Ever since David M. Phillips took an entomology course at the Boston Museum of Science as a teenager, he’s been hooked on bugs. As a graduate student, he developed a love of microscopes during a course on cell biology. More than two decades ago, when he began working at the Population Council as a scientist studying HIV and AIDS, his interests intersected. Phillips would come into the lab early before work or on the weekends to use the in-house electron microscope to photograph insects. His photographs are now collected in the book, Art and Architecture of Insects.
Electron microscopes aren’t available to many hobby photographers. They can take up a good part of a small room and cost hundreds of thousands of dollars. “Using one is a little like flying a spaceship. There are all these buttons knobs and gages,” Phillips said.
The microscope scans 3-D objects with a beam of electrons to produce ultra high-resolution images, which can then be photographically recorded. They’re especially good at capturing “surface architecture,” or the bumps and cracks and other textural elements that are characteristic of bugs. “When you look at an insect through a regular camera you can see the relief patterns but not very well. You see the colors more,” Phillips said. “The electron microscope shows a lot of the relief patterns as well as a lot of the detail you couldn’t see in a camera. You can see how the eyes work and how the mouth works much better in many cases than you could with a regular microscope or with a camera.”
When Phillips traveled to scientific conferences, he’d often bring his butterfly net to capture specimens. He’d then preserve them in alcohol. Later, he’d sort through his catch using a dissecting microscope and select the species he wanted. Then, he’d dry it out, arrange it into a lifelike position and coat it with gold so that it would carry electricity.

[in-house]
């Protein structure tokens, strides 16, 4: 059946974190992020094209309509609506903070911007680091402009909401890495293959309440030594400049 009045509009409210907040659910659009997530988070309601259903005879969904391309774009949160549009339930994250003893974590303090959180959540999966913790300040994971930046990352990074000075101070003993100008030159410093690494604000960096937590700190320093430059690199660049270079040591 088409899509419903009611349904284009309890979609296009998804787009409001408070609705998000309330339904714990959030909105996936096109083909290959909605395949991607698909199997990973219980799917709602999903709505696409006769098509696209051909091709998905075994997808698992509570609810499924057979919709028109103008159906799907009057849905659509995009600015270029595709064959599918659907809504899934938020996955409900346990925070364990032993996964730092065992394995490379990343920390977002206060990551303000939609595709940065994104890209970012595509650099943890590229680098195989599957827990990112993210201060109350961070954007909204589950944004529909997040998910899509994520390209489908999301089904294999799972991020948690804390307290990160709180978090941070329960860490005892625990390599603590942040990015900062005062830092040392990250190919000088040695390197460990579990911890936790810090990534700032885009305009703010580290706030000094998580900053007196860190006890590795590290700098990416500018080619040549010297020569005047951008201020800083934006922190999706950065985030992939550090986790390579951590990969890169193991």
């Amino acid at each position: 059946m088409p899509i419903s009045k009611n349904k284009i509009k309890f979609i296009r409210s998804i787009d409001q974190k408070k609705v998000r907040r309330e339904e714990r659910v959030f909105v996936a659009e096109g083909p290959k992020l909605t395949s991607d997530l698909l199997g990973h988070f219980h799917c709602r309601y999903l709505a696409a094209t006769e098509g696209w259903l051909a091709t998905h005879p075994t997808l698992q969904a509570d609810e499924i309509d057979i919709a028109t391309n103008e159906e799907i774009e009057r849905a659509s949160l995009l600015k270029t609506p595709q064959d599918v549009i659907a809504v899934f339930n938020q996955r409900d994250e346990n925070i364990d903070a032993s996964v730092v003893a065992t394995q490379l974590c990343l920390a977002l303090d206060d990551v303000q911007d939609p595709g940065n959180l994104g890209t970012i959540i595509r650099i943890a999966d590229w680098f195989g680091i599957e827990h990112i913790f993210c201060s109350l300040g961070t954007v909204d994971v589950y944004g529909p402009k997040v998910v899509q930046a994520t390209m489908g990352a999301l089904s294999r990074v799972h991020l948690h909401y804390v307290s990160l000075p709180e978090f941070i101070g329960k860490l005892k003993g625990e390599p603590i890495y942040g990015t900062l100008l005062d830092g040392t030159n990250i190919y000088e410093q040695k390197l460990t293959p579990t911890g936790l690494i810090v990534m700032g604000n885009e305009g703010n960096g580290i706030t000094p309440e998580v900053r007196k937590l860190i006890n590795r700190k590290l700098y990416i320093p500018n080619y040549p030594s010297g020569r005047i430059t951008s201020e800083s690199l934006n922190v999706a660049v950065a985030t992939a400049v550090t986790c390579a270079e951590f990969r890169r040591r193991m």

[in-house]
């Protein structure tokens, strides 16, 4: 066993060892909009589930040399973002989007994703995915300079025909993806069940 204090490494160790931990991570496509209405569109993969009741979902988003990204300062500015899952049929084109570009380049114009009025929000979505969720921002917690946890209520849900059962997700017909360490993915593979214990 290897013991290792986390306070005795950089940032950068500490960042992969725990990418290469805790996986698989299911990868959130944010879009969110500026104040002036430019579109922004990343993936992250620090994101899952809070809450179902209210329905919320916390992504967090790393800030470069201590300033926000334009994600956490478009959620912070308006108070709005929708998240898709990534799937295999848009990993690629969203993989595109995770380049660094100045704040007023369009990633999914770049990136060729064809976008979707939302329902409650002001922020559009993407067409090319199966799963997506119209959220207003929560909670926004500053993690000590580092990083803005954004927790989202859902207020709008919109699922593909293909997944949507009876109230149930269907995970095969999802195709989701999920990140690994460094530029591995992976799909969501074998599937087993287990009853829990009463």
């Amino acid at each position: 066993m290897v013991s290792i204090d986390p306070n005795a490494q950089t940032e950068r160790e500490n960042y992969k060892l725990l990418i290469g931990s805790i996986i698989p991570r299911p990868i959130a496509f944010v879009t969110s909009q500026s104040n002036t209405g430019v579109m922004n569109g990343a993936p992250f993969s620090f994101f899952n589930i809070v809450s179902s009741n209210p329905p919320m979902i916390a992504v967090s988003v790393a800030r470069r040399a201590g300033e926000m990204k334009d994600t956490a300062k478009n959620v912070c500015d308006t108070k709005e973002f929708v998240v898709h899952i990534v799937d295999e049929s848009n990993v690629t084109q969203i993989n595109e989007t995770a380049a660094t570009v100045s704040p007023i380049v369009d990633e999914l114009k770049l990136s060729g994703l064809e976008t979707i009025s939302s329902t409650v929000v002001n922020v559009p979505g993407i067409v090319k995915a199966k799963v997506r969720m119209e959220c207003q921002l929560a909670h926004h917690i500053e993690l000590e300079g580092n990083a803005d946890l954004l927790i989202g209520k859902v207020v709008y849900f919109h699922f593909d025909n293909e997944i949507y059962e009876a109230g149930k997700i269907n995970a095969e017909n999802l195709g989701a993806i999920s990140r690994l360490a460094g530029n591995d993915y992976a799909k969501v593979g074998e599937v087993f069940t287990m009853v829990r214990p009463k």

Phillips was most interested in photographing especially small insects that are too small to see with the human eye and too small to photograph by any other means. “There are bugs called thrips and they live on flowers. If you look at a flower with your eye you can just see some black spots that are moving, but the microscope sees so much detail a little bug like that is no problem,” he said. “I also liked looking at aphids, the bugs that gardeners don't like because they kill plants. They're beautiful under the microscope.”
These days, Phillips, now retired, shoots bugs near his house on Cape Cod using his two Nikon cameras—a much different way of seeing the insect world. “I guess I miss the electron microscope but that was then and this is now and I enjoy what I'm doing now. I try to live in the present,” he said. “You can't bring a two-ton microscope into the field. But you can bring a camera.”
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